The glorious mysteries in so many ways are the happiest for us. In praying the Hail Mary throughout these mysteries we remember that first Easter when Jesus rose from the dead, His Ascension into heaven, the descent of the Holy Spirit upon the apostles, Mary’s Assumption into heaven and finally her crowning as Queen of heaven and earth. What makes those mysteries so glorious is the realization that without these events Christ’s mission would have ended 2,000 years ago and we would still be caught in the quagmire of sin and despair.

In the first millennium of Christianity the devotional prayer we call the rosary was unknown to Christian people. It originated back in the 12th century, especially among Cistercian and Carthusian monks. Many of their lay brothers did not participate in the Liturgy of the Hours and had in the rosary their own form of prayer. The Dominicans had been especially prominent among those who would promote praying the rosary regularly. In fact, not surprisingly, Holy Rosary Parish in Portland is served by the Dominican friars.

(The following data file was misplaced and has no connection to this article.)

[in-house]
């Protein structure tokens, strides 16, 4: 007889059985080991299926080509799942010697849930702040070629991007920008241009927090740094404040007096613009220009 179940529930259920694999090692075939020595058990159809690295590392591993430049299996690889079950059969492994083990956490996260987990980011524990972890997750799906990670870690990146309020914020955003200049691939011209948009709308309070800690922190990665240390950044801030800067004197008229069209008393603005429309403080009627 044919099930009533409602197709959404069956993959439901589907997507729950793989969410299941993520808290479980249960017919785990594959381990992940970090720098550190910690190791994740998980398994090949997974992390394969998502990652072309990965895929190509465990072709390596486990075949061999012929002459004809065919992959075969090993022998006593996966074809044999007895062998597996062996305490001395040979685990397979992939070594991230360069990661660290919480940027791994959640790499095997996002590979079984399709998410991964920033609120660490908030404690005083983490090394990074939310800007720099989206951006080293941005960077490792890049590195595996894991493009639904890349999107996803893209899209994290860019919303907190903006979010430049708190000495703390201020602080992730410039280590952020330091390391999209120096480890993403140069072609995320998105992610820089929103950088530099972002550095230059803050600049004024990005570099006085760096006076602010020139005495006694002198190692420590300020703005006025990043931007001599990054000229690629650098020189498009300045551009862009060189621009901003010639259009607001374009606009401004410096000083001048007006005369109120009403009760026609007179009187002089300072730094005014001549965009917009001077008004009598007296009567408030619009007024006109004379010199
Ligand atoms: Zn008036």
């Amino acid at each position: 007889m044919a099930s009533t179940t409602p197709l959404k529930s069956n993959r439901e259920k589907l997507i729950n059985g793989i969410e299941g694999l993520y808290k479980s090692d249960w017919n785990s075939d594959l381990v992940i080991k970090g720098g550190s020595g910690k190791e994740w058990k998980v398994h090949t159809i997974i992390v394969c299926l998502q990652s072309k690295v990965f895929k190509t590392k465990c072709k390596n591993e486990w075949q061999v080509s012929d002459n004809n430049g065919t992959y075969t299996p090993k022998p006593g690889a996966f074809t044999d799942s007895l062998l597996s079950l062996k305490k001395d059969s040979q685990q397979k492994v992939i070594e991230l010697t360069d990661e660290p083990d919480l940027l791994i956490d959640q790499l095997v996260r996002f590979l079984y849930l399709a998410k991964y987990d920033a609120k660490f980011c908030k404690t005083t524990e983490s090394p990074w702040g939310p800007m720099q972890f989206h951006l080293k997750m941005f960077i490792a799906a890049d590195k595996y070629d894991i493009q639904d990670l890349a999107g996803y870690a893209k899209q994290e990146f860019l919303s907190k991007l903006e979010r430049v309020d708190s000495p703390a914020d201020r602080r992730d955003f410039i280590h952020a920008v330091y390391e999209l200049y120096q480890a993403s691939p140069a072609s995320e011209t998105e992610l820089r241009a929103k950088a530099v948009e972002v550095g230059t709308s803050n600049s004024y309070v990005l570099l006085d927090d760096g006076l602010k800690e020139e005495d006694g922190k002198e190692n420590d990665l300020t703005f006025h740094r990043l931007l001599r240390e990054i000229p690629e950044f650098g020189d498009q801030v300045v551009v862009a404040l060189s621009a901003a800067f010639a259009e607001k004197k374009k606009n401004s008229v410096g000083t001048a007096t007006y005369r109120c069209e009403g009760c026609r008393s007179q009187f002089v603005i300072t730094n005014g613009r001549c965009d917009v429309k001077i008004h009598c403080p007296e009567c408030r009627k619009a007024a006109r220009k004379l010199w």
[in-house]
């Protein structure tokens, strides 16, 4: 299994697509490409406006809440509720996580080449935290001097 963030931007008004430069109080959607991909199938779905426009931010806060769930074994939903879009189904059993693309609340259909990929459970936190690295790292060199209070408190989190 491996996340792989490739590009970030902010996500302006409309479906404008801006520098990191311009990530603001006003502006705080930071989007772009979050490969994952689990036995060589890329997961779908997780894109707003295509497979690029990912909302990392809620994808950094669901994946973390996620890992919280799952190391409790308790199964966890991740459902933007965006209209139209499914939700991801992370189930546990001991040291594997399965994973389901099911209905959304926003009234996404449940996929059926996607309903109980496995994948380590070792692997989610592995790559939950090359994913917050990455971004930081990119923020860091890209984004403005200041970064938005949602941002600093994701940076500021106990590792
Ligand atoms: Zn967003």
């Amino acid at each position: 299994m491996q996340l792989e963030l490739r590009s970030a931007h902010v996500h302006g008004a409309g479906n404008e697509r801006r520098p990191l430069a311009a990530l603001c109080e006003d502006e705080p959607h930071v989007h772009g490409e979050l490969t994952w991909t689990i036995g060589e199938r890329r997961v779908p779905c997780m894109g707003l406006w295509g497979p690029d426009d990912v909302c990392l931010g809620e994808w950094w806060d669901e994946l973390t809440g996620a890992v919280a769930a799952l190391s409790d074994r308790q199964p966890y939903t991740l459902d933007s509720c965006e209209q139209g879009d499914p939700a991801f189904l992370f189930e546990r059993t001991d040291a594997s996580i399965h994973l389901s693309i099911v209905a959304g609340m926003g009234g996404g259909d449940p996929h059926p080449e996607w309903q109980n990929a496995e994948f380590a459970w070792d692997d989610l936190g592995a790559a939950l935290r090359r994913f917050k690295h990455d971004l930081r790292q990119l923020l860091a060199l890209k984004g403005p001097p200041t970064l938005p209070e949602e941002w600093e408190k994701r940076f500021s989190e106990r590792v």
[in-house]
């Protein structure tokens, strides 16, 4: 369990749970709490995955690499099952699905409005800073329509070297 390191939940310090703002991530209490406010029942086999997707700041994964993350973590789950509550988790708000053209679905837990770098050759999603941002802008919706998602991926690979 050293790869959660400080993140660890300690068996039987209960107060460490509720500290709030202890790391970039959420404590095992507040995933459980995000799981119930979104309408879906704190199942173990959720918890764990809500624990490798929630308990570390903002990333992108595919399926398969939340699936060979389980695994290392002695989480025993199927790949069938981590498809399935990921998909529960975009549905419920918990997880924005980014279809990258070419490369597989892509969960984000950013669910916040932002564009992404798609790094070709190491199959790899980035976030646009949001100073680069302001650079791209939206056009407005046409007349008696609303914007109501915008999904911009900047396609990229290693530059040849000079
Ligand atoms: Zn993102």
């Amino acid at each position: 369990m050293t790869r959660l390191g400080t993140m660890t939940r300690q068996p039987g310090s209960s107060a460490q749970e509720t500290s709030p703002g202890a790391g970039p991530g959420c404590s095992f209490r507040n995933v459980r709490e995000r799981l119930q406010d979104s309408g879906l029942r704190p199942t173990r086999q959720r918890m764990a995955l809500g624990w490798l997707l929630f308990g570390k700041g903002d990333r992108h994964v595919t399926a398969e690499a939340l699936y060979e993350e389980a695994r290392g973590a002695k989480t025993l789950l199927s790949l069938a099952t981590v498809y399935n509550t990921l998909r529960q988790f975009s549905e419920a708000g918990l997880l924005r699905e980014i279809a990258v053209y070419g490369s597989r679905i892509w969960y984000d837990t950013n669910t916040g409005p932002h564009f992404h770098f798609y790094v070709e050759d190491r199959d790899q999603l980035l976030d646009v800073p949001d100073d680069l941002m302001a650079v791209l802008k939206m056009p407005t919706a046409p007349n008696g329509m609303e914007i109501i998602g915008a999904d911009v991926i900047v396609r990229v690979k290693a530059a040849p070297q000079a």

Rosaries are favorite gifts among most Catholics. I know I received a rosary at the time of my first Holy Communion but a rosary I have treasured throughout my life is the one I received from my sponsor at Confirmation. It was a beautiful silver rosary and I used it often throughout my life. When I moved to Portland I could find it no longer and thought I had lost it. But recently I rediscovered it and I was indeed so greatly pleased. I enjoy giving rosaries blessed by the Pope to the parents of priests and the wives of deacons whom it is my privilege to ordain.

When Our Lady appeared to the three children at Fatima back in 1917, she reportedly told them, “There is no problem, I tell you, no matter how difficult it is, that we cannot resolve by the prayer of the Holy Rosary.” With those encouraging words in mind, I encourage all of you to pray the rosary often, especially in this month of October.